"Then say so!" Clockwork shouted, his throat hurting as he did. The pegasus drew his pistol and aimed it directly between the dog's eyes, all while still leaning on Charger.
"I s-speak p-p-pony," the dog stuttered.
"Where do you keep your prisoners?" Clockwork said each word with a slight pause in between them so the dog would understand.
The dog nodded. "Close by. Only one prison block in base."
"Where is it?!" Clockwork shouted, pulling back his weapon's hammer to the halfway point.
"N-next hallway over, take right at first chance! H-has big red glowing sign over door! Can't miss!” the dog let out a few nervous laughs, but quieted down when he realized Clockwork hadn’t lowered his weapon.
“You’re right, I can’t miss at this range.”
“P-please don't kill me!”
“Why shouldn’t I? You’ve already given me the information I need and you tried to end my life not a minute ago!” the pegasus spat through gritted teeth.
“I’m sorry! Just following orders!” the dog covered his face with his arms. “Have family back home, mate and three pups!"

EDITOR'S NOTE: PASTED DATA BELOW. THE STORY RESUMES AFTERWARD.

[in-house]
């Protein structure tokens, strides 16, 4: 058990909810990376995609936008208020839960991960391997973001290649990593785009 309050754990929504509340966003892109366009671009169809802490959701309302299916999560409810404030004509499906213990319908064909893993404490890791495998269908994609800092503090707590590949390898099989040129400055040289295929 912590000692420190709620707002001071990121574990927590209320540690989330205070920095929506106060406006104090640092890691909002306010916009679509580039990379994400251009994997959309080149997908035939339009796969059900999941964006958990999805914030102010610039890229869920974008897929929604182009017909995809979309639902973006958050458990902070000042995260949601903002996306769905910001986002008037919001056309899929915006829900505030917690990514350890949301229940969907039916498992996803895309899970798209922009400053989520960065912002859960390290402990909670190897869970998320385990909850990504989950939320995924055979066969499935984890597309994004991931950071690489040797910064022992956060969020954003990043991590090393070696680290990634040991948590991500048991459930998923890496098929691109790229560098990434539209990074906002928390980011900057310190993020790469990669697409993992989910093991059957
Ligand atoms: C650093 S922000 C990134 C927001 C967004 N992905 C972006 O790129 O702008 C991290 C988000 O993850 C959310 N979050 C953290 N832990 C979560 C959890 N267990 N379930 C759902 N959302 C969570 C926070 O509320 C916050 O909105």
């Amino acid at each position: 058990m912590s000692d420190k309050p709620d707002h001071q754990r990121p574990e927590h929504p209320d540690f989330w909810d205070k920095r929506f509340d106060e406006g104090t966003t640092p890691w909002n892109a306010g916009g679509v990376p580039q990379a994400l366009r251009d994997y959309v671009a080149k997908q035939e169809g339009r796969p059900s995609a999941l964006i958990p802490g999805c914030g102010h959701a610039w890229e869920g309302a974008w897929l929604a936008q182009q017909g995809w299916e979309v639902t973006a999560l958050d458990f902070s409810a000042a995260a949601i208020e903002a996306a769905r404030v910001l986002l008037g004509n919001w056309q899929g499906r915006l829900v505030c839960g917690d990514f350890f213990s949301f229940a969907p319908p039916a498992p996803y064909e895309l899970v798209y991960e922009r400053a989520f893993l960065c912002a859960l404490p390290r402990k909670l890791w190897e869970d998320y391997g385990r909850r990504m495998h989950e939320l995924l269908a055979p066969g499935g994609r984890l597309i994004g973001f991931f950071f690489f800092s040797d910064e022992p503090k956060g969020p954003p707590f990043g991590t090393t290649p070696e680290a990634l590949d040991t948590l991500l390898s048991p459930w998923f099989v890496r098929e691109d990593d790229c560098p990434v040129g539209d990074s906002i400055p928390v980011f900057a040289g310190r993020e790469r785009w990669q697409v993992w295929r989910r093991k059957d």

Clockwork raised an eyebrow. He thought the dog may have been lying, but those beliefs were cast aside when he saw the dogs facial fur become matted with his own tears.
“Name. Now,” Clockwork demanded.
“Roughly translates in your language as Seastone,” the dog answered between ragged breaths.
Clockwork sighed and holstered his weapon. "Alright, Seastone, I won't kill you."
"Th-thank you, a thousand times thank you!" the dog’s voice was shaking, with more than a little pathetic whimper behind it, at which Charger gave a look to Clockwork normally reserved for puppy-punters. "You not regret decision to spare me, pony. I take you to prison block, I live. Yes?"